Enter through the narrow gate; for the gate is wide and the road broad that leads to destruction, and those who enter through it are many. How narrow the gate and constricted the road that leads to life. And those who find it are few.

Clear enough to me! It was also clear enough to many Church Fathers revered for trustworthy teaching of the faith and who now pray for us in Heaven:

The greater part of men choose to be damned rather than to love Almighty God.

Saint Alphonsus Maria Liguori (Doctor of the Church)

On the threshing floor, few are the grains carried into the barns, but high are the piles of chaff burned with fire.

Pope Saint Gregory the Great (Doctor of the Church)

It is certain that few are saved.

Saint Augustine (Doctor of the Church)

Out of one hundred thousand sinners who continue in sin until death, scarcely one will be saved.

Saint Jerome (Doctor of the Church)

What I am about to tell you is very terrible, yet I will not conceal it from you. Out of this thickly populated city with its thousands of inhabitants, not one hundred people will be saved. I even doubt whether there will be as many as that!

St. John Chrysostom (Doctor of the Church)

I do not speak rashly, but as I feel and think. I do not think that many priests are saved, but that those who perish are far more numerous.

also St. John Chrysostom (Doctor of the Church)

Christ’s flock is called “little” (Luke 12:32) in comparison with the greater number of the reprobates.

Saint Bede the Venerable (Doctor of the Church)

The greater part of men will set no value on the blood of Christ, and will go on offending Him.

Saint Isidore of Seville (Doctor of the Church)
(also my confirmation Saint)

How few the elect are may be understood from the multitude being cast out.

Saint Hilary of Pointiers (Doctor of the Church)

The majority of men shall not see God, excepting those who live justly, purified by righteousness and by every other virtue.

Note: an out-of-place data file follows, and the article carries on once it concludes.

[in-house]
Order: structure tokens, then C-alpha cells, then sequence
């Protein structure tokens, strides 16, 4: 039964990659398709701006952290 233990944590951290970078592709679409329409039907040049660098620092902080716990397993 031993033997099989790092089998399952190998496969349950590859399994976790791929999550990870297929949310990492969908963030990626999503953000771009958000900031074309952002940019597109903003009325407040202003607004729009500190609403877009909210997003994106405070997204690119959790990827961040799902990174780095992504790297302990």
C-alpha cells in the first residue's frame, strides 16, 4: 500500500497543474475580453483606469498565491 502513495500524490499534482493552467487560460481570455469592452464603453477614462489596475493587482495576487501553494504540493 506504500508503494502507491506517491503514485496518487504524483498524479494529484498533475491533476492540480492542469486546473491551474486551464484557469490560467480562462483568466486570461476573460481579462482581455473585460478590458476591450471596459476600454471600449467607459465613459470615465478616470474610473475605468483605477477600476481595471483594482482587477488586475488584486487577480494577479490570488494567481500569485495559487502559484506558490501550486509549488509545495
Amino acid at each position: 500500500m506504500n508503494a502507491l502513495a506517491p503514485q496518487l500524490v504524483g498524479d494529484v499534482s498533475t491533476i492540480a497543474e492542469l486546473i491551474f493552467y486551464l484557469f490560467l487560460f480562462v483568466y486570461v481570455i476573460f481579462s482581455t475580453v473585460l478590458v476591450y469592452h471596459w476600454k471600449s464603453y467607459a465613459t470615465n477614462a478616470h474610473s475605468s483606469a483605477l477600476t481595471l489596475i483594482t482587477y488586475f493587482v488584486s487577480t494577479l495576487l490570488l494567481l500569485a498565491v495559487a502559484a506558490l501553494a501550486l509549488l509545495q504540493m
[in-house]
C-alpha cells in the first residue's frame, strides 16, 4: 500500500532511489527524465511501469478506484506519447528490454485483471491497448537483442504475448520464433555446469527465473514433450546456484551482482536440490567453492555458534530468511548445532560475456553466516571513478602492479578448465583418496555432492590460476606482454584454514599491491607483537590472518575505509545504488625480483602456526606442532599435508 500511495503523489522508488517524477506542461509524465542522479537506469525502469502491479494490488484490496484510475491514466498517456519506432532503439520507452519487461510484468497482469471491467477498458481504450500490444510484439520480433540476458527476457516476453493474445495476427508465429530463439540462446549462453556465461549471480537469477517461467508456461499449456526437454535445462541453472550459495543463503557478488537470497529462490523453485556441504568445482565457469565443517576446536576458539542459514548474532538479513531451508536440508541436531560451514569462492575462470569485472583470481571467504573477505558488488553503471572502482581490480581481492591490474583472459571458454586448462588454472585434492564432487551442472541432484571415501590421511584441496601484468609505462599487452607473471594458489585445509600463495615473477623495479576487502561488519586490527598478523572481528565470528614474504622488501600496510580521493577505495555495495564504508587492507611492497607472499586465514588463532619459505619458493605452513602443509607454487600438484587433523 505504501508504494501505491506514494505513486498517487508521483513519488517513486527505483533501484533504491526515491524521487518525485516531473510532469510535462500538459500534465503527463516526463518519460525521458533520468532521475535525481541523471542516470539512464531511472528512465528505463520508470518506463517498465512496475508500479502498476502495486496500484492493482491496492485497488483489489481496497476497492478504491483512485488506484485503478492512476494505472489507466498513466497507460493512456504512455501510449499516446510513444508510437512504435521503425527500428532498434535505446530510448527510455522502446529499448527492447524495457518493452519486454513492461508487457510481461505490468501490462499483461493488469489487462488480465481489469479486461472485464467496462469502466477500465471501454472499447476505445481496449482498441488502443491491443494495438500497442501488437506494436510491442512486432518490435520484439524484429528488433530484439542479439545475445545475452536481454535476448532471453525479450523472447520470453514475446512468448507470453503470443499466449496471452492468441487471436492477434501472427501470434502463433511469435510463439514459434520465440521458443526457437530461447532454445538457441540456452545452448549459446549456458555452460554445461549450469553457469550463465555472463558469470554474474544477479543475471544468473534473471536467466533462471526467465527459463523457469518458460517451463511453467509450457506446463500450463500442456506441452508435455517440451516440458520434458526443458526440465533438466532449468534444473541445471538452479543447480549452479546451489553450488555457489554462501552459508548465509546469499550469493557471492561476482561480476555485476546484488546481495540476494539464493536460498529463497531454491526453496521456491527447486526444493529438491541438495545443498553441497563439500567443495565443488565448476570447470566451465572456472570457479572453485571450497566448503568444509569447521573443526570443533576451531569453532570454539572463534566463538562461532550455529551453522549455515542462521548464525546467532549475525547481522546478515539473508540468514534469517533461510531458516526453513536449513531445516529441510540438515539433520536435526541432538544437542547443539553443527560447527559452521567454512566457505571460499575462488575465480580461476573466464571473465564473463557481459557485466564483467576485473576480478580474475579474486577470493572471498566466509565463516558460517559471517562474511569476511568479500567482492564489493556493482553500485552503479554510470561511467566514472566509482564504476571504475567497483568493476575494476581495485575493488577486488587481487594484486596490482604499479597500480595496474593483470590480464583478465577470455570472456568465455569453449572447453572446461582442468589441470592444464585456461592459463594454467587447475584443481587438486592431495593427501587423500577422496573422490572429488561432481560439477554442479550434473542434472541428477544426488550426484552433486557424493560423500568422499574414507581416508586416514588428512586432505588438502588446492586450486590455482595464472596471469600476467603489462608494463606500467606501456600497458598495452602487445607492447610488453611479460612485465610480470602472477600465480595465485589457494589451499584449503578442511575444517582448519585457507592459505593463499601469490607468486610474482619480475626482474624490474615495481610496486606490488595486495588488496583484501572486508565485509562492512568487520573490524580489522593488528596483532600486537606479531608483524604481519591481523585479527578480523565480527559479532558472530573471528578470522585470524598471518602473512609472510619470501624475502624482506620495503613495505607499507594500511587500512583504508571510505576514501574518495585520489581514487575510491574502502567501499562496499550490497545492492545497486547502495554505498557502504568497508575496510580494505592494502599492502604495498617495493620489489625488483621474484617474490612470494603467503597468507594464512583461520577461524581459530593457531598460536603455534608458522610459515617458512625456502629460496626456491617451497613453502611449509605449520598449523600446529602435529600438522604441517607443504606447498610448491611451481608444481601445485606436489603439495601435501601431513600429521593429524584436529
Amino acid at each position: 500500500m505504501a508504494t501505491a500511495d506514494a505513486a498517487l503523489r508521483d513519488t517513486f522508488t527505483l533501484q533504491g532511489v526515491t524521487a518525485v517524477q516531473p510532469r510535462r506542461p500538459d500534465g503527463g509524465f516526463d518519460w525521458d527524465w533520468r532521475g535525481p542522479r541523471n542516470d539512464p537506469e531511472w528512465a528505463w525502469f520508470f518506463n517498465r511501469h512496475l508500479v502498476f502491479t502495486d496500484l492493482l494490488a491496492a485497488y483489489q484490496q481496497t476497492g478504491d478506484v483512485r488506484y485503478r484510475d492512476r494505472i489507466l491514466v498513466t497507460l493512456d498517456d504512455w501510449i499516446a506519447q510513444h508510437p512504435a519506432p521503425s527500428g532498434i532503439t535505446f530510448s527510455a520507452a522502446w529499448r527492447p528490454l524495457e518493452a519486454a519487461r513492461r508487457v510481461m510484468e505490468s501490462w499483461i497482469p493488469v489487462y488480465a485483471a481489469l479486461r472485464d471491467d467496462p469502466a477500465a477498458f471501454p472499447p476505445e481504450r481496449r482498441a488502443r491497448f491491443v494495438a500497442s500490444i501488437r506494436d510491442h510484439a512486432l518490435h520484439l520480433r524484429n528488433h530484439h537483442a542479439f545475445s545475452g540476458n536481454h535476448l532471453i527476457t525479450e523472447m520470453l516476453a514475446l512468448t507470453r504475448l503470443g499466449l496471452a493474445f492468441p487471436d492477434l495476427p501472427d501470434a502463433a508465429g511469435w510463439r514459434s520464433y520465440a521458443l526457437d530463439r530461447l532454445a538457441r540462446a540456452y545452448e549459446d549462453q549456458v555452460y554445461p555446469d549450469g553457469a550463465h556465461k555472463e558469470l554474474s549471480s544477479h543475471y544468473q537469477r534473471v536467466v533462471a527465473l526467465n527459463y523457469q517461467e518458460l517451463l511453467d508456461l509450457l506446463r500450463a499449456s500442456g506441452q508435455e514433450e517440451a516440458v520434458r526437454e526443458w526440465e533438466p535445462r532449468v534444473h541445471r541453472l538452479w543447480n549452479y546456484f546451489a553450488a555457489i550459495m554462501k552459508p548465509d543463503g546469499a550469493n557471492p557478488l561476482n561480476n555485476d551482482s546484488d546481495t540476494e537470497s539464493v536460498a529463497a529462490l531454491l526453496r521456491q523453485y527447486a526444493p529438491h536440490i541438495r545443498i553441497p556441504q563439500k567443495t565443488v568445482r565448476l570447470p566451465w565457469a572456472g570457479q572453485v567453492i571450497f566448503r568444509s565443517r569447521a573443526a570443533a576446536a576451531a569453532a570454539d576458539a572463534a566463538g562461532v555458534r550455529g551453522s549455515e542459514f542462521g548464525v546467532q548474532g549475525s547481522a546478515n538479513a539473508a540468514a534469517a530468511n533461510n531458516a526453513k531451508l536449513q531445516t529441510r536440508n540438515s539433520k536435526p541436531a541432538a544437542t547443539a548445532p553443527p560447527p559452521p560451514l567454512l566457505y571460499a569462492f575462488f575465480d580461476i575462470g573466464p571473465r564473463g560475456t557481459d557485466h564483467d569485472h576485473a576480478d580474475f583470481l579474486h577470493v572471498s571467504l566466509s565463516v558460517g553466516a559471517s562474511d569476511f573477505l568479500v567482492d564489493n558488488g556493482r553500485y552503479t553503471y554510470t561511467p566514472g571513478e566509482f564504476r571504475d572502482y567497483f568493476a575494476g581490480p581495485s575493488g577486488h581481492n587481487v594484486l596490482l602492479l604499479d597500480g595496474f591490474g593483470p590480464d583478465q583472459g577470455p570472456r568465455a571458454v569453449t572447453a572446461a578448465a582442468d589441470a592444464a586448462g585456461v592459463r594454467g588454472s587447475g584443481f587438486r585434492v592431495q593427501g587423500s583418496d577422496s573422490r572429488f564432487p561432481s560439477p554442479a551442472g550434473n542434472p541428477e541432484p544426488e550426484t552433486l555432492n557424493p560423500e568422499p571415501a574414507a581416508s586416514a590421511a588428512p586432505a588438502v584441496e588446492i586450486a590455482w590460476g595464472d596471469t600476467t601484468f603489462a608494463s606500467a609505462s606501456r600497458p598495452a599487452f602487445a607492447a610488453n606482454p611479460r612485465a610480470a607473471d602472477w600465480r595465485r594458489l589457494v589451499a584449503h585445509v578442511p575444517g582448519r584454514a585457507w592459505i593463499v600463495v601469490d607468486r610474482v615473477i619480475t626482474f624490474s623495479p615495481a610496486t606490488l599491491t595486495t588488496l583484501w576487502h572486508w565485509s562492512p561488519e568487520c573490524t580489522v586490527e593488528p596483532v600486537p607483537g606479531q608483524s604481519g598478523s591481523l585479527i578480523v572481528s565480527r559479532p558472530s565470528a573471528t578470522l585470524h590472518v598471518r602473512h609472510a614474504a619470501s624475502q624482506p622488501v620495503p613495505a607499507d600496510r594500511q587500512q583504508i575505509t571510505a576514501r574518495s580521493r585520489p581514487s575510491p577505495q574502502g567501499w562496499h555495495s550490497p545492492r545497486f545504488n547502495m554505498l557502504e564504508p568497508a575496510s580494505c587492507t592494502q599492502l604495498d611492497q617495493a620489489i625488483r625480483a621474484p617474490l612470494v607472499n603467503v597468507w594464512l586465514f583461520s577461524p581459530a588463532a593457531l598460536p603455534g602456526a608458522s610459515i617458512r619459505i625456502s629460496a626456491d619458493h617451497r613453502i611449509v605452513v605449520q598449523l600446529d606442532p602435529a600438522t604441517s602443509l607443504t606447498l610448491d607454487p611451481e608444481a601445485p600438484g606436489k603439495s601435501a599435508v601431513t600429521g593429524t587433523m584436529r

Saint Justin Martyr

There are a select few who are saved.

Saint Thomas Aquinas (Doctor of the Church)

The number of the elect is so small – so small – that, were we to know how small it is, we would faint away with grief: one here and there, scattered up and down the world!

Saint Louis Marie de Montfort

The Catechism also addresses this in some detail in paragraphs 1021 through 1060. For example:

We cannot be united with God unless we freely choose to love him. But we cannot love God if we sin gravely against him, against our neighbor or against ourselves: “He who does not love remains in death. Anyone who hates his brother is a murderer, and you know that no murderer has eternal life abiding in him.” Our Lord warns us that we shall be separated from him if we fail to meet the serious needs of the poor and the little ones who are his brethren. To die in mortal sin without repenting and accepting God’s merciful love means remaining separated from him for ever by our own free choice. This state of definitive self-exclusion from communion with God and the blessed is called “hell.”

CCC 1033

Michael Voris at RealCatholicTV did an excellent piece on this topic entitled How Many Will be Saved?, from which the above Saint quotes were drawn. John Salza at Scripture Catholic also has a very good page on hell.

My opinion: hell is quite full, filling fast, but with plenty of space to accommodate everyone. Satan has a chair for each of us and hopes to fill it. Many seats will be claimed.


  • Bryan Cross gives an excellent analysis of this topic at Called to Communion
  • Piers Paul Read addresses shortcomings of Balthasar and his selective read of Lumen Gentium
  • Mark Shea provides a good analysis of what the Church teaches definitively
  • Michael Voris addresses the topic in this video .